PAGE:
Mon 1 Oct 2012
Filed under: Interviews
DVB’s Than Win Htut sits down with the newly minted Minister of Information Aung Kyi to discuss how new media laws will potentially affect both the private and public sectors.
We see that the Ministry of Information is carrying out media reforms, what are the most important changes that you are looking to implement?
We are looking to present changes to the media sector at appropriate times to gradually bring it into conformity with democratic standards.
For the first step, we have managed to form the Press Council. From there, we will be working on drafting the Media Law. We are on the right track with development procedures concerning the media.
And we heard [private] newspapers are going to be allowed at the end of this year?
We didn’t exactly say that it would be at the end of this year that was only an estimate, but we do hope that it will happen by early next year. We want to have a code of ethics and everything set up to an extent by the time [private] newspapers are allowed.
So the [government] has things to prepare for and thus we are taking time for that. So in my estimation, it will happen early next year.
And we also heard the [state-run] newspapers will be printed in colour?
That’s correct. As this is a state procedure, we are working to make this happen as soon as possible. We expect to have at least one newspaper – likely the Myanmar Ahlin – go full colour by October 18th.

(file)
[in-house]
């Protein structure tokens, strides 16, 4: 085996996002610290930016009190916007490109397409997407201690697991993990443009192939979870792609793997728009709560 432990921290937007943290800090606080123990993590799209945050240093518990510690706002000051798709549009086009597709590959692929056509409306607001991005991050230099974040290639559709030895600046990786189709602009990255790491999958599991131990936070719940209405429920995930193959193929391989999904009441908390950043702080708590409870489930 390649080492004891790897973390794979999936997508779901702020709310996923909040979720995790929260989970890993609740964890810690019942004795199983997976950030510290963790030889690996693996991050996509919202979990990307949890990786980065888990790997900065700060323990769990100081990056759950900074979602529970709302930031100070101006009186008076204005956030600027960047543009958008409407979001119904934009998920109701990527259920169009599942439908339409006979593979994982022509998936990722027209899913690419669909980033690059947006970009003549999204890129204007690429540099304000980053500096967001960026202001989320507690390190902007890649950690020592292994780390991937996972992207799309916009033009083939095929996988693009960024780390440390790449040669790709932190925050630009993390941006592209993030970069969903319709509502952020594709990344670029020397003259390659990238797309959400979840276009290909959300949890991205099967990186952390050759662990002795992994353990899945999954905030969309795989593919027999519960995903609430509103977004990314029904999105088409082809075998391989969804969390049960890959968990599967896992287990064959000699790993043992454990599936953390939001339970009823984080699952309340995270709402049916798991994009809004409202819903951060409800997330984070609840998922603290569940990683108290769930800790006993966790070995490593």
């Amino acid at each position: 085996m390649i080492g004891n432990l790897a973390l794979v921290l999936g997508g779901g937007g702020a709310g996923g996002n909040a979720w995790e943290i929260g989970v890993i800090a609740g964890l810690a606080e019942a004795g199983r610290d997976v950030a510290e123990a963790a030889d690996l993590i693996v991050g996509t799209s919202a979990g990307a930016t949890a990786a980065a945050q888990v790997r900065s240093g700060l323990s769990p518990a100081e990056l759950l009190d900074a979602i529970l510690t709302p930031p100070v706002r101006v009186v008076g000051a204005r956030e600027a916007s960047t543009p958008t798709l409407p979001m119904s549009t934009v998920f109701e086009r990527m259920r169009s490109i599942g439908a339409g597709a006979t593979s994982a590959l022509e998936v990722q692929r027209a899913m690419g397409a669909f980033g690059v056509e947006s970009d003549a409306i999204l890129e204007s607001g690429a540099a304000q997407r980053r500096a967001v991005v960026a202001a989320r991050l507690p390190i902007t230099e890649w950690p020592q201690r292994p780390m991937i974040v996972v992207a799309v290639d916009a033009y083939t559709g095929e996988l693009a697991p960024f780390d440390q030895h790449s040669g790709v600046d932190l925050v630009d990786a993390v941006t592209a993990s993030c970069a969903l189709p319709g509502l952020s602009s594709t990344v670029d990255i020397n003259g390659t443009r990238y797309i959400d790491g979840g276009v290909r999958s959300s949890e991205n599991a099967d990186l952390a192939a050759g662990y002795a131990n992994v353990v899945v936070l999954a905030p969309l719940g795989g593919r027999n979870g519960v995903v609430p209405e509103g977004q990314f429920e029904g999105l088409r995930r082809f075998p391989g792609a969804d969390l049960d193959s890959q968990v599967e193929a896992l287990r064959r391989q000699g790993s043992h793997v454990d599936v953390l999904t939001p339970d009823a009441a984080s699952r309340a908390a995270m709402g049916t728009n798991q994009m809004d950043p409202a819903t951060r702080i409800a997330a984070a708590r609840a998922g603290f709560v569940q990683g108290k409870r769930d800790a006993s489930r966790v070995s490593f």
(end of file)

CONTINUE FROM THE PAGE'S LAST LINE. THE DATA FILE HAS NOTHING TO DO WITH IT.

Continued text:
Would you let us know how you’re preparing to address ownership and licensing concerning television and newspapers?
We aim to be a service that’s beneficial to the public in the future. The president in his inauguration speech mentioned utilising strategies that are beneficial to the public in all sectors – so in accordance with this, we aim to stand as a media service that is beneficial to the public’s interest and providing them with knowledge and information directly at a grassroots level.
There should be state-owned media as well as [Public Service Broadcasting] and also commercial ventures. We are looking to facilitate all of these models.
There may be opportunities as well as difficulties in establishing Public Service Broadcasting in Burma. Can you give example of the difficulties we are likely to face?
There are a lot of difficulties especially because we are very far behind technologically. We still can’t manage to reach out to ethnic people [in some remote areas]. And there are also other difficulties too.